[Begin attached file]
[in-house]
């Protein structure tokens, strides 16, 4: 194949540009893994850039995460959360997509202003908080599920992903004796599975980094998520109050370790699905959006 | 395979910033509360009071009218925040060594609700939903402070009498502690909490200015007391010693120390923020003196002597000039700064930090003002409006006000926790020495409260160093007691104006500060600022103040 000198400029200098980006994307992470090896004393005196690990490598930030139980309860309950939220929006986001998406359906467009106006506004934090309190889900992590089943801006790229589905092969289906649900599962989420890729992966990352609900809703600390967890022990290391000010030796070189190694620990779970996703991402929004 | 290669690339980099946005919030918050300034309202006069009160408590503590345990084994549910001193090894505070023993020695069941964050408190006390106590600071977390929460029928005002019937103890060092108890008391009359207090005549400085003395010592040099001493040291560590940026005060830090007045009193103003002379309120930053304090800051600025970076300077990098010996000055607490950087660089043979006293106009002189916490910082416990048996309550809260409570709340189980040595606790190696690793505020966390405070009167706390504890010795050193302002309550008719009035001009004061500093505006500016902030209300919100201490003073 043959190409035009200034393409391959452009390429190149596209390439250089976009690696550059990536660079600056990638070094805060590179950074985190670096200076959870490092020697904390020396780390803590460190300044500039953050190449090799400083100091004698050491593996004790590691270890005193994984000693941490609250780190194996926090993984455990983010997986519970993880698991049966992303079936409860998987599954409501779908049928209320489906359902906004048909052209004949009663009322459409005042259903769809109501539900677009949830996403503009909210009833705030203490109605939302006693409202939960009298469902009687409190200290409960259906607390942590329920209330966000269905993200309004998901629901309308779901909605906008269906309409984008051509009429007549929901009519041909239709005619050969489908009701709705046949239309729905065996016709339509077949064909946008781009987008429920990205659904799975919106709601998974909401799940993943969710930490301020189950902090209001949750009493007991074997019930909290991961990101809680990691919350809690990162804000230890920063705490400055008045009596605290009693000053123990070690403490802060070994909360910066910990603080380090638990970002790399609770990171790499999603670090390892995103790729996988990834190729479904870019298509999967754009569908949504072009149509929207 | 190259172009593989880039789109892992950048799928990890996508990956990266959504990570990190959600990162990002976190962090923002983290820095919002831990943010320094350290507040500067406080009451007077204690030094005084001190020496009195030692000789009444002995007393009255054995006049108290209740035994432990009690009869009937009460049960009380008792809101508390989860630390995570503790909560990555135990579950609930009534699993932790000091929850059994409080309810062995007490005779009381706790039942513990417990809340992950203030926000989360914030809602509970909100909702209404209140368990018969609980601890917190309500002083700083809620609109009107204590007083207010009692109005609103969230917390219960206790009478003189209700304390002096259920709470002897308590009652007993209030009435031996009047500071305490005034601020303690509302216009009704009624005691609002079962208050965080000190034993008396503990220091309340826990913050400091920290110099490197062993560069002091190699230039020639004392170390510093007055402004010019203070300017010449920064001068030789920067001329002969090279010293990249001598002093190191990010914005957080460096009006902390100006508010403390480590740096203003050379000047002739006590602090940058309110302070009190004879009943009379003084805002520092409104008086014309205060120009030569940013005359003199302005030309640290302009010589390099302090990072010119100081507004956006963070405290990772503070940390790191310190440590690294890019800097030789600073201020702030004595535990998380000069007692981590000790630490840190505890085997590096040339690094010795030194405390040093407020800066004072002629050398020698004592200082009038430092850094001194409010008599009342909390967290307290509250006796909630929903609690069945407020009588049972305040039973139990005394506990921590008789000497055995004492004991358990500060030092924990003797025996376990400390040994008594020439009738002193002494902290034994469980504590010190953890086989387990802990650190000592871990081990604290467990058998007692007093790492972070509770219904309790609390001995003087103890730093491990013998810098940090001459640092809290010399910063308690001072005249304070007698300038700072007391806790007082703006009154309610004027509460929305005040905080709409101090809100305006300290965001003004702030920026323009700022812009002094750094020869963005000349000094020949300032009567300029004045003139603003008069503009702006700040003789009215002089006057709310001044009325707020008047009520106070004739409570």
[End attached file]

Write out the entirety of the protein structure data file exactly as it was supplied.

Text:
[in-house]
């Protein structure tokens, strides 16, 4: 194949540009893994850039995460959360997509202003908080599920992903004796599975980094998520109050370790699905959006 | 395979910033509360009071009218925040060594609700939903402070009498502690909490200015007391010693120390923020003196002597000039700064930090003002409006006000926790020495409260160093007691104006500060600022103040 000198400029200098980006994307992470090896004393005196690990490598930030139980309860309950939220929006986001998406359906467009106006506004934090309190889900992590089943801006790229589905092969289906649900599962989420890729992966990352609900809703600390967890022990290391000010030796070189190694620990779970996703991402929004 | 290669690339980099946005919030918050300034309202006069009160408590503590345990084994549910001193090894505070023993020695069941964050408190006390106590600071977390929460029928005002019937103890060092108890008391009359207090005549400085003395010592040099001493040291560590940026005060830090007045009193103003002379309120930053304090800051600025970076300077990098010996000055607490950087660089043979006293106009002189916490910082416990048996309550809260409570709340189980040595606790190696690793505020966390405070009167706390504890010795050193302002309550008719009035001009004061500093505006500016902030209300919100201490003073 043959190409035009200034393409391959452009390429190149596209390439250089976009690696550059990536660079600056990638070094805060590179950074985190670096200076959870490092020697904390020396780390803590460190300044500039953050190449090799400083100091004698050491593996004790590691270890005193994984000693941490609250780190194996926090993984455990983010997986519970993880698991049966992303079936409860998987599954409501779908049928209320489906359902906004048909052209004949009663009322459409005042259903769809109501539900677009949830996403503009909210009833705030203490109605939302006693409202939960009298469902009687409190200290409960259906607390942590329920209330966000269905993200309004998901629901309308779901909605906008269906309409984008051509009429007549929901009519041909239709005619050969489908009701709705046949239309729905065996016709339509077949064909946008781009987008429920990205659904799975919106709601998974909401799940993943969710930490301020189950902090209001949750009493007991074997019930909290991961990101809680990691919350809690990162804000230890920063705490400055008045009596605290009693000053123990070690403490802060070994909360910066910990603080380090638990970002790399609770990171790499999603670090390892995103790729996988990834190729479904870019298509999967754009569908949504072009149509929207 | 190259172009593989880039789109892992950048799928990890996508990956990266959504990570990190959600990162990002976190962090923002983290820095919002831990943010320094350290507040500067406080009451007077204690030094005084001190020496009195030692000789009444002995007393009255054995006049108290209740035994432990009690009869009937009460049960009380008792809101508390989860630390995570503790909560990555135990579950609930009534699993932790000091929850059994409080309810062995007490005779009381706790039942513990417990809340992950203030926000989360914030809602509970909100909702209404209140368990018969609980601890917190309500002083700083809620609109009107204590007083207010009692109005609103969230917390219960206790009478003189209700304390002096259920709470002897308590009652007993209030009435031996009047500071305490005034601020303690509302216009009704009624005691609002079962208050965080000190034993008396503990220091309340826990913050400091920290110099490197062993560069002091190699230039020639004392170390510093007055402004010019203070300017010449920064001068030789920067001329002969090279010293990249001598002093190191990010914005957080460096009006902390100006508010403390480590740096203003050379000047002739006590602090940058309110302070009190004879009943009379003084805002520092409104008086014309205060120009030569940013005359003199302005030309640290302009010589390099302090990072010119100081507004956006963070405290990772503070940390790191310190440590690294890019800097030789600073201020702030004595535990998380000069007692981590000790630490840190505890085997590096040339690094010795030194405390040093407020800066004072002629050398020698004592200082009038430092850094001194409010008599009342909390967290307290509250006796909630929903609690069945407020009588049972305040039973139990005394506990921590008789000497055995004492004991358990500060030092924990003797025996376990400390040994008594020439009738002193002494902290034994469980504590010190953890086989387990802990650190000592871990081990604290467990058998007692007093790492972070509770219904309790609390001995003087103890730093491990013998810098940090001459640092809290010399910063308690001072005249304070007698300038700072007391806790007082703006009154309610004027509460929305005040905080709409101090809100305006300290965001003004702030920026323009700022812009002094750094020869963005000349000094020949300032009567300029004045003139603003008069503009702006700040003789009215002089006057709310001044009325707020008047009520106070004739409570």